entries in a qualifier called "/protein_id" which is tagged to every CDS.

Example:

FT   CDS             339..1514
FT                   /codon_start=1
FT                   /db_xref="PID:g1256015"
FT                   /product="dystrobrevin-epsilon"
FT                   /protein_id="AAC50431.1"

The protein_id is defined as follows in the The DDBJ/EMBL/GenBank Feature Table
Definition documentation
Qualifier          /protein_id
Definition         Protein Identifier, issued by International collaborators.
                   This qualifier consists of a stable ID portion (3+5 format
                   with 3 position letters and 5 numbers) plus a version
                   number after the decimal point.

Value format
Example            /protein_id="AAA12345.1"
Comment            When the protein sequence encoded by the CDS changes, only
                   the version number of the /protein_id value is incremented.
                   The stable part of the /protein_id remains unchanged and
                   as a result will permanently be associated with a given
                   protein. This qualifier is valid only on CDS features
                   which translate into a valid protein.

The DT line (DaTe)

The format of the DT lines that serve to indicate when an entry was
created and updated are identical to that defined in SWISS-PROT; but the
DT lines in TrEMBL refer to the TrEMBL release. The difference is
shown in the example below.

    DT lines in a SWISS-PROT entry:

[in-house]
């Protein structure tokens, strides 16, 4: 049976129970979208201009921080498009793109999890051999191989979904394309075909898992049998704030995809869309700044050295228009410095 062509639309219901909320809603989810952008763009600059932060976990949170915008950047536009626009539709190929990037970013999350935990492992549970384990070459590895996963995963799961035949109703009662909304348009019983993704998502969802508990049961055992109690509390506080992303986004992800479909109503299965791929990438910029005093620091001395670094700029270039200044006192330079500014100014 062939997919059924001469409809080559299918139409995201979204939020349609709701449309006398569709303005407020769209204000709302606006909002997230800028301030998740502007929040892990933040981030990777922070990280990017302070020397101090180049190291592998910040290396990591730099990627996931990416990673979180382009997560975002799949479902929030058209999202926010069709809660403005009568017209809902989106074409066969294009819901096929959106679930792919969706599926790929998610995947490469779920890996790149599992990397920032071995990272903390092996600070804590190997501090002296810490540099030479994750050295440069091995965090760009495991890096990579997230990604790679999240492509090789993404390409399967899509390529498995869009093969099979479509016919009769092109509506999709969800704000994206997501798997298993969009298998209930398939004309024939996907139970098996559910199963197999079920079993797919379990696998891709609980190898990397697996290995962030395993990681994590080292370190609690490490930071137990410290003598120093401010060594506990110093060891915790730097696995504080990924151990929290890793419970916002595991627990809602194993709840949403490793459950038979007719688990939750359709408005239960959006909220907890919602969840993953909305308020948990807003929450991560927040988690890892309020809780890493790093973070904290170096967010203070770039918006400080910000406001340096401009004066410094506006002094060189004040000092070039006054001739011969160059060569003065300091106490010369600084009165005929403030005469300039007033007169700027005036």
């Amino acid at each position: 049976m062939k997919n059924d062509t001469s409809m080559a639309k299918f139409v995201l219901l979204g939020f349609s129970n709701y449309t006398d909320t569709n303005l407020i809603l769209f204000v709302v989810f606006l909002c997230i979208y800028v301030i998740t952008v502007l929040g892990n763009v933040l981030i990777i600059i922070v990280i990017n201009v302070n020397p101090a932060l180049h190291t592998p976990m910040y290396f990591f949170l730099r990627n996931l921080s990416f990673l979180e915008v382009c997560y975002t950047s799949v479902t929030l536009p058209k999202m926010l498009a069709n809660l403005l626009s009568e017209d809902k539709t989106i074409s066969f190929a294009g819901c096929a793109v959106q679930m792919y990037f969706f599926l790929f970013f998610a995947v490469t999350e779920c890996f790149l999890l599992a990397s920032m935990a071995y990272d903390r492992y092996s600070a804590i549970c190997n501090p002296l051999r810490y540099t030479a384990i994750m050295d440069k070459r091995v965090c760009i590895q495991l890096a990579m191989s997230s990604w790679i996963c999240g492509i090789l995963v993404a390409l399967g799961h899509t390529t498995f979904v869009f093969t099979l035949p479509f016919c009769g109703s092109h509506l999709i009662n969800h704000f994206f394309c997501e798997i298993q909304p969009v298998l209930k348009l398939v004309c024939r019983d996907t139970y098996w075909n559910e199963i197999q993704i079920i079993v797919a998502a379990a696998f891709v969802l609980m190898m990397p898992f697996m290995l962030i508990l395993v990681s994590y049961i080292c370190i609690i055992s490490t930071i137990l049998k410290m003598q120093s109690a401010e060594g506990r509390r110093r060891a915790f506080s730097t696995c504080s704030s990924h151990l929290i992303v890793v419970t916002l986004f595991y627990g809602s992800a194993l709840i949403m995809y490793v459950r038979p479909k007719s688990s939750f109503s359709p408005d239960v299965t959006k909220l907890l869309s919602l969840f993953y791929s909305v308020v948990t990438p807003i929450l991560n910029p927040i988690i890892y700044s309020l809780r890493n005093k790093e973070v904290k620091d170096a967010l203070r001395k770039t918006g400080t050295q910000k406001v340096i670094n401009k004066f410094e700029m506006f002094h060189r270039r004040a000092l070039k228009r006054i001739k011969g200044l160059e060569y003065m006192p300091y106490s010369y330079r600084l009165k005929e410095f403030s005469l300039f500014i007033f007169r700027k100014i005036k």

DT   01-JAN-1988 (Rel. 06, Created)
    DT   01-JUL-1989 (Rel. 11, Last sequence update)
    DT   01-AUG-1992 (Rel. 23, Last annotation update)

    DT lines in a TrEMBL entry:

    DT   01-NOV-1996 (TrEMBLrel. 01, Created)
    DT   01-NOV-1996 (TrEMBLrel. 01, Last sequence update)
    DT   01-FEB-1997 (TrEMBLrel. 02, Last annotation update)


                5. Weekly updates of TrEMBL and non-redundant data sets

Weekly cumulative updates of TrEMBL are available by anonymous FTP and
from the EBI SRS server.

We also produce every week a complete non-redundant protein sequence
collection by providing three compressed files (these are in the directory
/pub/databases/sp_tr_nrdb on the EBI FTP server and in databases/sp_tr_nrdb
on the ExPASy server): sprot.dat.Z, trembl.dat.Z and trembl_new.dat.Z.
This set of non-redundant files is especially important for two types of
users:
(i) Managers of similarity search services. They can now provide what is
currently the most comprehensive and non-redundant data set of protein
sequences.
(ii) Anybody wanting to update their full copy of SWISS-PROT + TrEMBL to
their own schedule without having to wait for full releases of SWISS-PROT
or of TrEMBL.

We also recently introduced Varsplic Expand which is a program to generate
"expanded" sequences from SWISS-PROT records i.e. sequences including the
variants specified by the varsplic, variant and conflict annotations. New
records are produced in either pseudo-SWISS-PROT or FASTA format for each
specified variant. More information and the data is available at
ftp://ftp.ebi.ac.uk/pub/databases/sp_tr_nrdb/


                6. Access/Data Distribution

FTP server:     ftp.ebi.ac.uk/pub/databases/trembl
SRS server:     http://srs.ebi.ac.uk/

TrEMBL is also available on the SWISS-PROT CD-ROM.
SWISS-PROT + TrEMBL is searchable on the following servers at the EBI:

FASTA3  (http://www.ebi.ac.uk/fasta3/)
BLAST2  (http://www.ebi.ac.uk/blast2/)
Bic_sw  (http://www.ebi.ac.uk/bic_sw/)
Scanps  (http://www.ebi.ac.uk/scanps/)
MPSrch  (http://www.ebi.ac.uk/MPsrch/)


                7. Planned Changes

7.1 We are introducing evidence tags to SWISS-PROT and TrEMBL entries.
    The aim of this is to allow users to see where data items came from
    and to enable SWISS-PROT staff to automatically update data if the
    underlying evidence changes. This is currently ongoing internally
    and we hope to provide a public version by the end of 2001. For more
    information, please see
    ftp://ftp.ebi.ac.uk/pub/databases/trembl/evidenceDocumentation.html
    We would welcome any feedback from the user community.